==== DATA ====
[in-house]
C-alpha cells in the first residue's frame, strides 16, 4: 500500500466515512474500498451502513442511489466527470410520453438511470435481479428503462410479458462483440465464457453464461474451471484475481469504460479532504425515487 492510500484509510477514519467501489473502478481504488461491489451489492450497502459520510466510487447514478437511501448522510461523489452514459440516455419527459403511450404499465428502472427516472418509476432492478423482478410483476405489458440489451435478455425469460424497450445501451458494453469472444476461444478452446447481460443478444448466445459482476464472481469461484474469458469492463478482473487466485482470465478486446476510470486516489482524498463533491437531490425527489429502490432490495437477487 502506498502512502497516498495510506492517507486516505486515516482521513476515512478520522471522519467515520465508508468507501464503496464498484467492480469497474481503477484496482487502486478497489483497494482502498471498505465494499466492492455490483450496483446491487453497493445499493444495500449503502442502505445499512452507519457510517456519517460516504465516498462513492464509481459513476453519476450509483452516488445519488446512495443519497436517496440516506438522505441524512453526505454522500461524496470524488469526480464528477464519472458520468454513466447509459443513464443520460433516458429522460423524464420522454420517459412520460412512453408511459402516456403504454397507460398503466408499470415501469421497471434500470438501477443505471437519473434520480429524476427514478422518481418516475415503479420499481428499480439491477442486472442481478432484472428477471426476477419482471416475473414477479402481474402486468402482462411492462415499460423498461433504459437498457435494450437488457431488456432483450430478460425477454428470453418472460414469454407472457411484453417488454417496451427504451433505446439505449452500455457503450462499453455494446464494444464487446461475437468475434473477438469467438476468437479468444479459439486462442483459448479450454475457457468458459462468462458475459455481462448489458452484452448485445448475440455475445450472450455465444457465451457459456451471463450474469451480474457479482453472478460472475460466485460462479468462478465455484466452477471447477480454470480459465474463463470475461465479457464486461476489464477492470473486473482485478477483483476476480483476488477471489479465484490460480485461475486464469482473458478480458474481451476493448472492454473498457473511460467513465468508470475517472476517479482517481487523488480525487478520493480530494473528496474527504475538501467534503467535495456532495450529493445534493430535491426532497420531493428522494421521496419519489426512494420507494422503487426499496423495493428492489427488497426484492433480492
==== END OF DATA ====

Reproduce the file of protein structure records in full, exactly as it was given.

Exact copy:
[in-house]
C-alpha cells in the first residue's frame, strides 16, 4: 500500500466515512474500498451502513442511489466527470410520453438511470435481479428503462410479458462483440465464457453464461474451471484475481469504460479532504425515487 492510500484509510477514519467501489473502478481504488461491489451489492450497502459520510466510487447514478437511501448522510461523489452514459440516455419527459403511450404499465428502472427516472418509476432492478423482478410483476405489458440489451435478455425469460424497450445501451458494453469472444476461444478452446447481460443478444448466445459482476464472481469461484474469458469492463478482473487466485482470465478486446476510470486516489482524498463533491437531490425527489429502490432490495437477487 502506498502512502497516498495510506492517507486516505486515516482521513476515512478520522471522519467515520465508508468507501464503496464498484467492480469497474481503477484496482487502486478497489483497494482502498471498505465494499466492492455490483450496483446491487453497493445499493444495500449503502442502505445499512452507519457510517456519517460516504465516498462513492464509481459513476453519476450509483452516488445519488446512495443519497436517496440516506438522505441524512453526505454522500461524496470524488469526480464528477464519472458520468454513466447509459443513464443520460433516458429522460423524464420522454420517459412520460412512453408511459402516456403504454397507460398503466408499470415501469421497471434500470438501477443505471437519473434520480429524476427514478422518481418516475415503479420499481428499480439491477442486472442481478432484472428477471426476477419482471416475473414477479402481474402486468402482462411492462415499460423498461433504459437498457435494450437488457431488456432483450430478460425477454428470453418472460414469454407472457411484453417488454417496451427504451433505446439505449452500455457503450462499453455494446464494444464487446461475437468475434473477438469467438476468437479468444479459439486462442483459448479450454475457457468458459462468462458475459455481462448489458452484452448485445448475440455475445450472450455465444457465451457459456451471463450474469451480474457479482453472478460472475460466485460462479468462478465455484466452477471447477480454470480459465474463463470475461465479457464486461476489464477492470473486473482485478477483483476476480483476488477471489479465484490460480485461475486464469482473458478480458474481451476493448472492454473498457473511460467513465468508470475517472476517479482517481487523488480525487478520493480530494473528496474527504475538501467534503467535495456532495450529493445534493430535491426532497420531493428522494421521496419519489426512494420507494422503487426499496423495493428492489427488497426484492433480492